Interview with Danny Garcia

Spanish director, Danny Garcia, has his hands full at the moment. Hot on the heels of his previous documentary The Rise and Fall of The Clash, he's just completed Looking for Johnny; which is about the legendary New York Dolls and Heartbreakers guitarist, Johnny Thunders. Before the promo train is even showing signs of slowing down, the man is already deep into production on his next project - this time dealing with our very own Sid Vicious and Nancy Spungen - entitled Sad Vacation. Taking the time out of his busy schedule, Danny talked to LOVE KILLS' Brett Dunford about the filmmaking process, and why he decided to tackle Sid and Nancy as his next project.

LOVE KILLS: First off, I want to give you props for having the balls to even attempt this film. Having run a website about them for five years or so, I've come to learn that Sid and Nancy are rather well-protected by fans, who can be deadly critical of artists that create movies and books on the subject. Let's begin with how you started it. At what time was it that you decided to make a Sid and Nancy documentary, and why?

DANNY GARCIA: While conducting interviews for Looking for Johnny I realized it was about time I started shooting the conversations I have with people, usually off-camera, talking about Sid and Nancy. Why? Because that's what I do. Anytime I meet anyone who was there I always end up asking them about Sid. I like him. I think he was a great frontman. His versions of "My Way" and "Something Else" are amazing and timeless.

LK: I think despite all the tabloid controversies that have surrounded Sid, including the more negative aspects of his life, he has still remained a lovable icon somehow. Why do you think he's still popular today?

DG: I think it's because people don't fall for all the crap that was published in the press and they see Sid as a young guy trying to find his way, and trying to have fun in the process. Also both his look and that "fuck you" attitude can be very inspirational for kids today as it was 35 years ago.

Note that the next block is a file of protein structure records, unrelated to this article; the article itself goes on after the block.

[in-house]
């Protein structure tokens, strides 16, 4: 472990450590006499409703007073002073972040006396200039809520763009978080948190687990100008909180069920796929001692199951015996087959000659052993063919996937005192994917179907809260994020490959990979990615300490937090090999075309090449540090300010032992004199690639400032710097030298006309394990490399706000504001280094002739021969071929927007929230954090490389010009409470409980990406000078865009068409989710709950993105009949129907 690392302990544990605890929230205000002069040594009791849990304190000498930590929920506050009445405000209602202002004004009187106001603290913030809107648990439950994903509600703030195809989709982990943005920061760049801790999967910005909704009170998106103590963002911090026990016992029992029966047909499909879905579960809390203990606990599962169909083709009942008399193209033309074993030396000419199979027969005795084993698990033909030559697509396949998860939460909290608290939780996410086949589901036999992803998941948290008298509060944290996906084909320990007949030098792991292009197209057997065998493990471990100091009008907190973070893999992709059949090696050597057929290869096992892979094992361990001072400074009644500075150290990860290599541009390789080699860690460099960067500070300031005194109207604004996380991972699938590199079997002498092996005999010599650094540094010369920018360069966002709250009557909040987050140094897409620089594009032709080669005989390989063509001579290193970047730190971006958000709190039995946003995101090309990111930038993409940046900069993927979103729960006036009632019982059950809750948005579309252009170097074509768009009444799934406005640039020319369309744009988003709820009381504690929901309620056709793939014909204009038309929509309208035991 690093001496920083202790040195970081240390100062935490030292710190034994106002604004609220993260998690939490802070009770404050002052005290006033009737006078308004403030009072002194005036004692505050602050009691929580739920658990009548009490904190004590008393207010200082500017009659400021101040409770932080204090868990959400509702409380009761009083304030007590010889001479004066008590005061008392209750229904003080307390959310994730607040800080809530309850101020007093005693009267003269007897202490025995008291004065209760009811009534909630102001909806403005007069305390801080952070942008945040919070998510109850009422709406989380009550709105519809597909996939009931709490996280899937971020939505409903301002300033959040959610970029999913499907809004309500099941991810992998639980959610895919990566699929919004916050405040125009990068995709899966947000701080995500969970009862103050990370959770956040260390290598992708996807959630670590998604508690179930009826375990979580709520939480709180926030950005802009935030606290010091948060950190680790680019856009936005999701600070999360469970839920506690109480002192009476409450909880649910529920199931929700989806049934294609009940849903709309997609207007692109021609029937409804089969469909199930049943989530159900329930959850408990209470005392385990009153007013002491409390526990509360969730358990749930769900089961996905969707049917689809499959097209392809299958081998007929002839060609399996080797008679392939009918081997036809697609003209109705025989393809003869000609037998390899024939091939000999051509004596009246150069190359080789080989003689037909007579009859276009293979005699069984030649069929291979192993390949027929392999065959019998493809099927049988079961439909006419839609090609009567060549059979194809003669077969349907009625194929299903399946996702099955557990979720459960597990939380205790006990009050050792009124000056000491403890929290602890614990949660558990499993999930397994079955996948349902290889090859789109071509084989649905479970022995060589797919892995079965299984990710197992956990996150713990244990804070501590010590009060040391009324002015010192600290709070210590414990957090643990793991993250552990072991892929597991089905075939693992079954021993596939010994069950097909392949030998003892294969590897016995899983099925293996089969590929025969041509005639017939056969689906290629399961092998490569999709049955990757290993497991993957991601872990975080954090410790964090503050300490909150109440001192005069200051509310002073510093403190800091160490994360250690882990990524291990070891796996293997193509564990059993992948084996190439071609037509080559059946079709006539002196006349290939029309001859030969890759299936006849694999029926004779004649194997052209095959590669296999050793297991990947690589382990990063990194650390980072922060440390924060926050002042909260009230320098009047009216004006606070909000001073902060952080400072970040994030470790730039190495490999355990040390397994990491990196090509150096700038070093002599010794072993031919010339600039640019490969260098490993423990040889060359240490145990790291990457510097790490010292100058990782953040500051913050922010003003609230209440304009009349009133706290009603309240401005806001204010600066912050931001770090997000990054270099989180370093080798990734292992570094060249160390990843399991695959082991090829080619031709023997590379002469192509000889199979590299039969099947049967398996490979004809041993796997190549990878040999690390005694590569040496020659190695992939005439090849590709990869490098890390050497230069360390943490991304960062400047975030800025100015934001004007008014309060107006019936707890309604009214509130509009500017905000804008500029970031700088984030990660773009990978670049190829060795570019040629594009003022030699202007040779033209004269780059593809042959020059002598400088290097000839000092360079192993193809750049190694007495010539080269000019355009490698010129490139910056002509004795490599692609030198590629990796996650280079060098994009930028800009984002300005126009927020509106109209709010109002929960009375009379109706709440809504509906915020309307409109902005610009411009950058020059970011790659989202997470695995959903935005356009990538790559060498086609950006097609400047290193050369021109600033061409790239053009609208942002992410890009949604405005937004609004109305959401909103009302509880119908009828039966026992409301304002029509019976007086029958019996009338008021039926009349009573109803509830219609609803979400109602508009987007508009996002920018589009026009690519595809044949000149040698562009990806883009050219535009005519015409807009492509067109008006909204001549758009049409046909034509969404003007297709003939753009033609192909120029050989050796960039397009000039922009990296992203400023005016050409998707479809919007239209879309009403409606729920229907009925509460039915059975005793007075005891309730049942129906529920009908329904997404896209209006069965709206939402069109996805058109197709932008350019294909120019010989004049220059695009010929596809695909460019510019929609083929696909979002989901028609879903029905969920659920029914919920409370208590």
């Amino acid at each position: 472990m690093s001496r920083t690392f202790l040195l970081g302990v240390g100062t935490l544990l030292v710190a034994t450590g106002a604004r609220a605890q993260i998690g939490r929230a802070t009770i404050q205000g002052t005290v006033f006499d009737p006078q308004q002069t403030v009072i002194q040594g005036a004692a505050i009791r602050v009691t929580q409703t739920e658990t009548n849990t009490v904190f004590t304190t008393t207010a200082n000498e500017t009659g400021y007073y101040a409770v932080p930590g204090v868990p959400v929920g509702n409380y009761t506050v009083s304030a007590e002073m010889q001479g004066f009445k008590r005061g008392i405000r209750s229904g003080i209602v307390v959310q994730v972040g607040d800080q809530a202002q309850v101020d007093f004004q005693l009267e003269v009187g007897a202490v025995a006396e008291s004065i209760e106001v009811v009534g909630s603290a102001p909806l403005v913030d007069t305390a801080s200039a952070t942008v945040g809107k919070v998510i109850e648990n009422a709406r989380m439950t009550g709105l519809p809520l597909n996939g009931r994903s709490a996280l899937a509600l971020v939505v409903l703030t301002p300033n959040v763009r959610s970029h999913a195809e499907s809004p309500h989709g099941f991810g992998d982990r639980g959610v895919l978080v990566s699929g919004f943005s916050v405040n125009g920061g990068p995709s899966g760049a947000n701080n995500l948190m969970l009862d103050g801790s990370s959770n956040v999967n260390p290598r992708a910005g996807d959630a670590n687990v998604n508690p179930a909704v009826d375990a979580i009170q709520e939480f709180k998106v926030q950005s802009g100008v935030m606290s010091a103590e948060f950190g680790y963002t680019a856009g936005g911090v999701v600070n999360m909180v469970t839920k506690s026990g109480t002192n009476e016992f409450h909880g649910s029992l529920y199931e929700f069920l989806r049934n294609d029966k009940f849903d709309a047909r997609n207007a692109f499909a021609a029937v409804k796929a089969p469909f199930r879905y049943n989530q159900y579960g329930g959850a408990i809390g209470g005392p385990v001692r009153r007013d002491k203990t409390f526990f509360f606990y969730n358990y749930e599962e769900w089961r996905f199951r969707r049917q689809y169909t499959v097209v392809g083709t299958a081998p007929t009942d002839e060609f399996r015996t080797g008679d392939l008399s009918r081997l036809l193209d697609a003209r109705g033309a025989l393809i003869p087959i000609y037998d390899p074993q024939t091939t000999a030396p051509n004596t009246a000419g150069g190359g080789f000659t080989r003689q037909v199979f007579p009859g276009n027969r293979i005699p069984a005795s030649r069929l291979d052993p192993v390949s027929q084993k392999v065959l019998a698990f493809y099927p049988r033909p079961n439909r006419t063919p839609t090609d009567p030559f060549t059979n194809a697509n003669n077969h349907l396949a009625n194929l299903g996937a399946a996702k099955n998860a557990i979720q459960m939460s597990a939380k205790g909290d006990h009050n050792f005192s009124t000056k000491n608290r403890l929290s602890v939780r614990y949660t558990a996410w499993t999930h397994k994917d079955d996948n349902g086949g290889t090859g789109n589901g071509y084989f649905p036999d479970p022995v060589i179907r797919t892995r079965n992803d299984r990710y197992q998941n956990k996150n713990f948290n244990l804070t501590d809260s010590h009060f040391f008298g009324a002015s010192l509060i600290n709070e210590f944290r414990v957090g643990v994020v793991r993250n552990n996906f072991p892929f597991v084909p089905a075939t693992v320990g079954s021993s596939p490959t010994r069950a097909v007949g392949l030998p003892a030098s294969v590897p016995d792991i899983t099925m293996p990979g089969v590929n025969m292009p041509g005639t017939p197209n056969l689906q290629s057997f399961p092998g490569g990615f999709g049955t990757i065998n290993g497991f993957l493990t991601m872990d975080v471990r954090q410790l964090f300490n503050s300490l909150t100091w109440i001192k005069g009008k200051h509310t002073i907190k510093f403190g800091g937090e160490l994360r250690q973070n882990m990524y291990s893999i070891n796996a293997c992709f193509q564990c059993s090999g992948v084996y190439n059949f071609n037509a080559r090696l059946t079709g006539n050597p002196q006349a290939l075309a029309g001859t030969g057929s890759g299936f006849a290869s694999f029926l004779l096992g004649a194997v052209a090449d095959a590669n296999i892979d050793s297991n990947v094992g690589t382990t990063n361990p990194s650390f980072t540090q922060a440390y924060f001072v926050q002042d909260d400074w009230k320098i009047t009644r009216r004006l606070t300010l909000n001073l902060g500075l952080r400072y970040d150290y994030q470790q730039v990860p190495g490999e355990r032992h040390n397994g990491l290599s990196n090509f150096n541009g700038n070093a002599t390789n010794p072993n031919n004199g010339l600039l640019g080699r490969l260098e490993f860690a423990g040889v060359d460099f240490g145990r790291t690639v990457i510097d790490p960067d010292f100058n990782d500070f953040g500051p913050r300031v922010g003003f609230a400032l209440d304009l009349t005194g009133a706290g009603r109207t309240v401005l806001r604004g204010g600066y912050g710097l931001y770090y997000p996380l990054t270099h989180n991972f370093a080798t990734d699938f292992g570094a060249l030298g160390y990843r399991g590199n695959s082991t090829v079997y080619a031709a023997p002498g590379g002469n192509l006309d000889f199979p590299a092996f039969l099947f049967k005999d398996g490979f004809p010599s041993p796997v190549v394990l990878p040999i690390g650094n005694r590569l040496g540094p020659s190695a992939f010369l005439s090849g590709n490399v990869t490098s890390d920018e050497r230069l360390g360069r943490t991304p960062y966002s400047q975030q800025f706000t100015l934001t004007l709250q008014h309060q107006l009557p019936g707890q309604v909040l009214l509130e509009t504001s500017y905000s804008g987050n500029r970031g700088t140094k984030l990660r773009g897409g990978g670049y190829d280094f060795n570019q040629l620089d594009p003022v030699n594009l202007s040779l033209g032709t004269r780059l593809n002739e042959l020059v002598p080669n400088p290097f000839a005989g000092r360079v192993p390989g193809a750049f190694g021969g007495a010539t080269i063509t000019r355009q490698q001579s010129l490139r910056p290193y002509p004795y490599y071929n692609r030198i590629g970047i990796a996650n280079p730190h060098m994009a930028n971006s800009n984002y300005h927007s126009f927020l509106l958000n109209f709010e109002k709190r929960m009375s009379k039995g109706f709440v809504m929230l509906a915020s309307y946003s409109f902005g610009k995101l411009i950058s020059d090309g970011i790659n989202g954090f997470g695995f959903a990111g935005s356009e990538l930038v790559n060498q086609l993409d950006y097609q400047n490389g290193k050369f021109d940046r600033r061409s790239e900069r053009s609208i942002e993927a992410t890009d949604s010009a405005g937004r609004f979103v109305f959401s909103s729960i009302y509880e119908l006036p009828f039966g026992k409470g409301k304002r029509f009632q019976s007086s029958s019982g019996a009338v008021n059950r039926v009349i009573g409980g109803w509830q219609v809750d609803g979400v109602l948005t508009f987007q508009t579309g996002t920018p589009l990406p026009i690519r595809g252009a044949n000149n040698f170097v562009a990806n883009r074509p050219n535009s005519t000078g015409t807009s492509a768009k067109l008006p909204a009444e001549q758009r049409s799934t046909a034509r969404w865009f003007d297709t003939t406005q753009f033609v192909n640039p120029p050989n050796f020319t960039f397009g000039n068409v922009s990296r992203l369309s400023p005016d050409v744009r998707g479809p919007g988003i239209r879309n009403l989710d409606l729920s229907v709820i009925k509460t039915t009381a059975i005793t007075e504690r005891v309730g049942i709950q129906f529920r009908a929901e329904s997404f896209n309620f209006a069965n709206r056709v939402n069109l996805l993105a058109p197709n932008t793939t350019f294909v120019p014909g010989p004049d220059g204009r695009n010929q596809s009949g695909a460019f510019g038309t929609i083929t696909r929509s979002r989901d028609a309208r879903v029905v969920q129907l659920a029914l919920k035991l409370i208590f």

LK: You've got a lot of people on it, including Syl Sylvain, Bob Gruen, and the lovely Leee Black Childers, who passed away recently. Was it a convenience or hindrance shooting all the footage on cell phones?

DG: That was a bit of an experiment. I love the Super 8 look and I just went with it but I plan on shooting more interviews with proper gear soon.

LK: I imagine having interviewed so many people, you will have much footage in the pool to draw from. Do you already have an idea of what's in and what's out? And will they be constructed to follow any timeline?

DG: We're still at the early stages so it's hard to say what's gonna come out and how it's gonna end up looking like; a bit like having a baby I suppose. But the idea is to get a good collection of Sid and Nancy stories that we haven't heard before and put them together in the best possible way. These two interacted with a hell of a lot of people in their short lives, so there's still a lot of anecdotes I personally have never heard before and that's because a lot of these people have never been interviewed for a documentary before.

LK: I have heard so many stories about Sid and Nancy over the years that I will probably release a book on it sometime. A fair chunk of them would probably be considered offensive. Are you setting yourself any boundaries, or will you be keeping the everything candid?

DG: No boundaries, no point in that. The idea is to get whatever these interviewees remember out in the open and a lot of it is not candid at all.

LK: The most questions I've had about this film pertain to Nancy's murder. How deep will Sad Vacation scratch this part of her life?

DG: That was covered in Alan Parker's documentary Who Killed Nancy, so unless we come across some new information I don't think we're gonna solve the murder mystery at this point.

LK: Your new film, Looking for Johnny, is presently on a theater run. What are the DVD plans at present?

DG: We'll have a release date for the DVD very soon.

LK: Of course, Johnny and Sid were good friends. Do the two films touch upon each other in this aspect?

DG: Yes, there's a bit of Sid in Looking for Johnny and there's the obvious connections that will be mentioned in Sad Vacation. The fact that Nancy went to London following the Heartbreakers is just an example of how their stories are intertwined. Plus everybody knows Johnny was Sid's hero.

LK: Let’s talk about you. Who are your influences as a filmmaker?

DG: I like the work of many filmmakers; some of them are really inspiring for their attitude besides their work, like Don Letts and Nick Broomfield.

LK: So when can we roughly expect to see Sad Vacation?

DG: I'm aiming for Summer 2015. We'll keep you all posted via Facebook and our website.


NOTE:
Roughly two-and-a-half years after this interview was conducted, Danny Garcia finally completed Sad Vacation. It will be released on December 9th, 2016.

INTERVIEWER:
Brett Dunford

PHOTO CREDIT:
Danny Garcia